The Nomad - The End of the Old Order - Part 2

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The End of the Old Order

 

Part 2:
The Nomad

As the prince scrolls through a section of the agreement related to sex trafficking, a message comes up on the admin monitor. An automaton wants us to place our lunch order. I feel like we just ate breakfast. The days of sequestration and synthetic sunlight have a way of warping time. I think it’s been five days—maybe six. I order vegetarian out of respect to the prince. All royals are religiously forbidden from eating non-synthetic meat products, other than the ceremonial cow’s tongue—boiled, sliced, and served on Pyta—eaten annually on the birthday of their Great Prophet.

Within minutes, I hear the turning of the wheel on the first of two hatch doors. The automaton—a droid with humanoid head and torso, mechanical arms, and hydraulic rods for legs—unlocks the first hatch door and enters the security compartment between the hatches. I hear the automaton locking the first hatch behind it and opening the second hatch. It enters the consultation room holding a tray of fresh-baked Pyta, grilled eggplant, curried yellow peas, yoghurt, and iced Damascian tea with mint.

I look down at my Nomad— the same phone Prescient Labs, the world’s fourth largest multinational conglomerate, uses to create the prince’s Roamer. The time says 1pm, +1 GMT. Assuming this is accurate, this puts us near many northern population centers in the Great Anglican Nation and many southern ones in the Blessed Kingdom of Erabian States. There’s also a good chance we’re in neither. Perhaps we’re in some neutral territory, though no one’s truly neutral. There’s no windows; the consultation room and security compartment are soundproofed; and my Nomad is closely monitored to make sure I’m not using any of its technologies to discern my location. We could be anywhere.

I see that my Nomad is updating my trend notifications. I thumb through the notifications. Great—more tweets from Prime Minister Layton. There’s no polite way to say it—but he’s the insufferable narcissist I now work for. He’s pontificating yet again. The man has diarrhea of the mouth.

The prince notices my disgust and asks me if everything is okay. “Perfect. Absolutely perfect.” We finish our lunch and the automaton cleans up the dishes. It sprays a lemon-scented cleaning mist on our eating surfaces and then leaves through the security hatches. We won’t see the automaton again until 5 or 6, when it will ask our permission to place hoods and soundproof headgear over us to take us to our secure sleeping quarters. I will of course grant permission. But my willingness to engage in this pretense is waning.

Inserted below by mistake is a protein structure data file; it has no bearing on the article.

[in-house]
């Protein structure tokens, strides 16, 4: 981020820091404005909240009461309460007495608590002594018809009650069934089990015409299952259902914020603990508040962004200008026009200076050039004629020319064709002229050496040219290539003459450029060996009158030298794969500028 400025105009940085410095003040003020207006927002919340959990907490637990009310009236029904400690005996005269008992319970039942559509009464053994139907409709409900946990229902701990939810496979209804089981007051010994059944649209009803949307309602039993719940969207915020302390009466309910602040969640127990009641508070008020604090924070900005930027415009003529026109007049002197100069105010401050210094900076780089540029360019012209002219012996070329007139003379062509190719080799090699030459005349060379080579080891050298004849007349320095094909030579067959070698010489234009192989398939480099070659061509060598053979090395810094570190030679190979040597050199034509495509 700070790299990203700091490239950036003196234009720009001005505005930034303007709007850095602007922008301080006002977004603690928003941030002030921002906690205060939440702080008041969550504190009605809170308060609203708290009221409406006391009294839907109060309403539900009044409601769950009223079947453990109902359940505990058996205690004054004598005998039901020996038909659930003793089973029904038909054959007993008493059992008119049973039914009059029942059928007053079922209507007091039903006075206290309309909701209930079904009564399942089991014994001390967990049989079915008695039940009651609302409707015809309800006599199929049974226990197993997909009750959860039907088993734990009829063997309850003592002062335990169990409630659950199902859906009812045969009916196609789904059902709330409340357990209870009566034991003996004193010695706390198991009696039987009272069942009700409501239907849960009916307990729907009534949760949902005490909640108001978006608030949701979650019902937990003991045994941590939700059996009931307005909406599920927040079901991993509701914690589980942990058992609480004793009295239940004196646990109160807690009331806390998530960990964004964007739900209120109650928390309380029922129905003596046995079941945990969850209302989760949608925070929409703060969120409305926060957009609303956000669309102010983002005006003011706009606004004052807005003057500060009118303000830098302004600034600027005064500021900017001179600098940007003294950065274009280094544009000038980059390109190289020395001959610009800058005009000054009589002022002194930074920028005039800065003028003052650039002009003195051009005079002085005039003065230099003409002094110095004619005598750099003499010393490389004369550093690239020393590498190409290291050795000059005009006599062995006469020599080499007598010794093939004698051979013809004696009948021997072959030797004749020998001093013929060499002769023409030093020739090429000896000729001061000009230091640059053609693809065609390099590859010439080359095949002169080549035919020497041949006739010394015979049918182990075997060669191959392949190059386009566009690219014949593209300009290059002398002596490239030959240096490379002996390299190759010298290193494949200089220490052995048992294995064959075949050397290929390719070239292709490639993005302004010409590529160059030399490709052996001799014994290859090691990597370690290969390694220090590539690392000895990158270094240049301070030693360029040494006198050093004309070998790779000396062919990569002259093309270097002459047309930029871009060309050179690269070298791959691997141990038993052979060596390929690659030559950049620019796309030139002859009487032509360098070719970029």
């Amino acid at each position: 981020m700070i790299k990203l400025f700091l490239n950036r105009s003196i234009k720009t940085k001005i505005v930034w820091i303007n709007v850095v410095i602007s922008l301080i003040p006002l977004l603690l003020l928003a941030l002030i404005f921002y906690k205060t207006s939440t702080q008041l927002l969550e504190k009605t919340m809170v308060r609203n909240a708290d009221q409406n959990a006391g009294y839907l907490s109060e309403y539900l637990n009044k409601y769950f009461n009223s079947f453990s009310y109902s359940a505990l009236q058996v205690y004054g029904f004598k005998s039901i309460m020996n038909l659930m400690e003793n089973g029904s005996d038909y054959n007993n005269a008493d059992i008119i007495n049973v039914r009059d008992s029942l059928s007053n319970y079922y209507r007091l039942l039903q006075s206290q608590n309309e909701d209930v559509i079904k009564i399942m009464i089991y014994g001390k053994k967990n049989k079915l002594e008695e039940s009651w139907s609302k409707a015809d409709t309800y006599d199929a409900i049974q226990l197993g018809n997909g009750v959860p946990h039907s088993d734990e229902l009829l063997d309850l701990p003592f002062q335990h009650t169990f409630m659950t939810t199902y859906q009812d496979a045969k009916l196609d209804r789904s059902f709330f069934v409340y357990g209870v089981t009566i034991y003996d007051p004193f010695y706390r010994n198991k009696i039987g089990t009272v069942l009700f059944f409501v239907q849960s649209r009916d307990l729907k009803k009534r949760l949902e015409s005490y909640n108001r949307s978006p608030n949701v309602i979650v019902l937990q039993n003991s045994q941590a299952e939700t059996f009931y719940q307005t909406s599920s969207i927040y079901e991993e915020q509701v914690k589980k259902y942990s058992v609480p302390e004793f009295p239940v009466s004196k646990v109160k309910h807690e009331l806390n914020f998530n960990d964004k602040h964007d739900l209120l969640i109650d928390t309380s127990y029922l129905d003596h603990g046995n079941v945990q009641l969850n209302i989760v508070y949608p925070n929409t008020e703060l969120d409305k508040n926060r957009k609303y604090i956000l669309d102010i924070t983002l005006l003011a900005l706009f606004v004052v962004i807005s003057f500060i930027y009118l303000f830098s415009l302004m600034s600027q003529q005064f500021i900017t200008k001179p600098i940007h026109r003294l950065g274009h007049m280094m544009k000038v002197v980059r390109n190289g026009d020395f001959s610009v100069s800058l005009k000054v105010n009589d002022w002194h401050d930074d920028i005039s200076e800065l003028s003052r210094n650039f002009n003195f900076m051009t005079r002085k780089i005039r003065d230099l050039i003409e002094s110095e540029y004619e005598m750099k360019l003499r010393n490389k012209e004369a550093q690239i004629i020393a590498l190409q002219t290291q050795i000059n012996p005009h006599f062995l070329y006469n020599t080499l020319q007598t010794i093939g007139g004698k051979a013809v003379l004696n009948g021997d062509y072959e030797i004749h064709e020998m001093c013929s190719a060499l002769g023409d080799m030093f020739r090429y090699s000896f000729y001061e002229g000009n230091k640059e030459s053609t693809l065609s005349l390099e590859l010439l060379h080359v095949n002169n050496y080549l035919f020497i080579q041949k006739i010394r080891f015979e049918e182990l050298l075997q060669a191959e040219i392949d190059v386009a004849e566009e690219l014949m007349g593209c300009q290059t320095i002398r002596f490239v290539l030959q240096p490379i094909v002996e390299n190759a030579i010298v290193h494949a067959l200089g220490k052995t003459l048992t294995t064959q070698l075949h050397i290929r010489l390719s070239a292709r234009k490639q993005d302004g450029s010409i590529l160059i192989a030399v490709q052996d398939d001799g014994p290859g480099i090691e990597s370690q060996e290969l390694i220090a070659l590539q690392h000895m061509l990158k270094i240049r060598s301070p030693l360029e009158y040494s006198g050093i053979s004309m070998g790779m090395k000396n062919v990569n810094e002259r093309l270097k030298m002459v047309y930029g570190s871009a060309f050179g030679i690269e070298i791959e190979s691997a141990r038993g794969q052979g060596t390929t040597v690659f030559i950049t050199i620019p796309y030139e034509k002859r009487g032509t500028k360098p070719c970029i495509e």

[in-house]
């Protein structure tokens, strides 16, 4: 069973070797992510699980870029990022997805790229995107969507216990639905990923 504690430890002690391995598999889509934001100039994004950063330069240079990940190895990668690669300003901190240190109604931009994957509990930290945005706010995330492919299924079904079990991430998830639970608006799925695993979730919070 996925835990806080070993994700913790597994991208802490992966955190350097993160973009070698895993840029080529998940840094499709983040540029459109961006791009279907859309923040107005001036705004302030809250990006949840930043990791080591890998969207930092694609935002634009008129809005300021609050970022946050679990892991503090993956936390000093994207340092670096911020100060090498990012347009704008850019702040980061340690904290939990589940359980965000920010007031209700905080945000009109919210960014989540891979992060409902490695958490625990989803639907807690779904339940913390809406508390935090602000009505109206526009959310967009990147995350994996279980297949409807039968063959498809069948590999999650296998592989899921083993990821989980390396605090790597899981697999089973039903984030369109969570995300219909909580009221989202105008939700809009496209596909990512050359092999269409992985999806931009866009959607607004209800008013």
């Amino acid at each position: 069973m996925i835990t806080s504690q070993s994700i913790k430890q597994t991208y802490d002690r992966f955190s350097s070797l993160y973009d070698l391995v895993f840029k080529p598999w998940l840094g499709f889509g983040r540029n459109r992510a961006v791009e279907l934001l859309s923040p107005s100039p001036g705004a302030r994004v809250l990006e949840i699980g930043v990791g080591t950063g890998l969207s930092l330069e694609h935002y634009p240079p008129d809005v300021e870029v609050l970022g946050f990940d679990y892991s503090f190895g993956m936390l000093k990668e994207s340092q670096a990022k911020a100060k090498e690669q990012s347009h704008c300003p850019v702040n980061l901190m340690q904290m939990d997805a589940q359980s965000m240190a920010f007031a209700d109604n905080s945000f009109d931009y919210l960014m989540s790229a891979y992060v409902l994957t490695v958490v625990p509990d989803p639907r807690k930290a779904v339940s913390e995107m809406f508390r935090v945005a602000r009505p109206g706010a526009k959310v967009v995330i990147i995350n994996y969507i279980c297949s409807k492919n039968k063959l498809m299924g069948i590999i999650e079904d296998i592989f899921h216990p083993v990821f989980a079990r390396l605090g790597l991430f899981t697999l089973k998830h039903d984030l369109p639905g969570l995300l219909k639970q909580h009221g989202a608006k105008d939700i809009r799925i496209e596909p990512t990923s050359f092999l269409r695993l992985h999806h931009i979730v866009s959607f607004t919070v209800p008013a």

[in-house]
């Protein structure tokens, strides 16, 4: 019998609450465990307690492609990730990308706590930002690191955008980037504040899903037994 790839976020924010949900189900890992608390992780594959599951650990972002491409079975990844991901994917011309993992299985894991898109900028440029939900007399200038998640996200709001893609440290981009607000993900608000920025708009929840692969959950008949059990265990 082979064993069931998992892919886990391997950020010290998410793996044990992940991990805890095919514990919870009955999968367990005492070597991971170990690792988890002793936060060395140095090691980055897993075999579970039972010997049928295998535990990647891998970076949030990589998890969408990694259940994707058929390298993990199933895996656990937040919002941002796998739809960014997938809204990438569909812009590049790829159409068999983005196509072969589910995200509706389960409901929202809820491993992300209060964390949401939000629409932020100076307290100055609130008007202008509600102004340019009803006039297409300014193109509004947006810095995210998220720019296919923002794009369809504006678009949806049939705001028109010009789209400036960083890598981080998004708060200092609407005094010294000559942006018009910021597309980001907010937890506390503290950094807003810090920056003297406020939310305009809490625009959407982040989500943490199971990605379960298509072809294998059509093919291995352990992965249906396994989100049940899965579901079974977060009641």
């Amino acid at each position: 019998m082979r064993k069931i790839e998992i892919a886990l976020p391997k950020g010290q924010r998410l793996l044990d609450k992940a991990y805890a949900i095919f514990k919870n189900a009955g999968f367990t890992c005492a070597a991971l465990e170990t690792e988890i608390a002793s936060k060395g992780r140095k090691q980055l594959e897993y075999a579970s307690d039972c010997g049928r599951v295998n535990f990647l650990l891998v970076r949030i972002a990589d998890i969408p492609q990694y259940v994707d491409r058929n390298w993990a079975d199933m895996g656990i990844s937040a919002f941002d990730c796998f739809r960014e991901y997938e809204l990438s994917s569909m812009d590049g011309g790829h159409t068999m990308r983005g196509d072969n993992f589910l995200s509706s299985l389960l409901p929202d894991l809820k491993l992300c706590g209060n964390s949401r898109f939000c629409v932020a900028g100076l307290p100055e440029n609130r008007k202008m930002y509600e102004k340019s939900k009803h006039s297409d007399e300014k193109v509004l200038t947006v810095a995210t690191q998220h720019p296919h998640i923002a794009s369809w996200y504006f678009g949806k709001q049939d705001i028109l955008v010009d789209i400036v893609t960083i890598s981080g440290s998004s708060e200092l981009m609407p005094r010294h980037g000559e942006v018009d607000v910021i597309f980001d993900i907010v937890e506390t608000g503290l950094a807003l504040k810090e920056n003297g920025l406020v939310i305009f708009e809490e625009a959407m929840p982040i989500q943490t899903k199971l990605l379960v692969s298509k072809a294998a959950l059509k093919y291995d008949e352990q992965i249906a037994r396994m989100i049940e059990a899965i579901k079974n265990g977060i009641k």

The prince and I spend the next few hours strategizing on how to address some of the more contentious social issues made worse by our wars. At times I see the prince as my enemy, and at other times, my ally. In truth, I think we are neither. We discuss sex trafficking in Anglica, child pornography in the outer kingdoms of Erabia, the epidemic of synthetic opiyoids in the Federacy of States, the legal status of Yerusi refugees, the limits on muftis and ministers in determining the religious rights of resident aliens, state and religious-sanctified polyamorous sexual unions, experimentation on animals and semi-conscious autonomous droids, and numerous other issues which the prince and I agree on, but the ultranationalists in our governments do not.

The prince and I organize sections of the agreement on the twenty or so refraction monitors in the consultation room. We move sections from screen to screen based on their content and the degree of contentiousness. “Your Prime Minister will never go for extending religious protections to Muzlim resident aliens,” the prince says to me. He’s of course right. I’m not sure what Prime Minister Layton believes in his heart (if he has one), but I know his Anglica First backbenchers, to whom he owes a great debt, won’t allow it. I move the provision about resident aliens to another screen and table our discussion of it.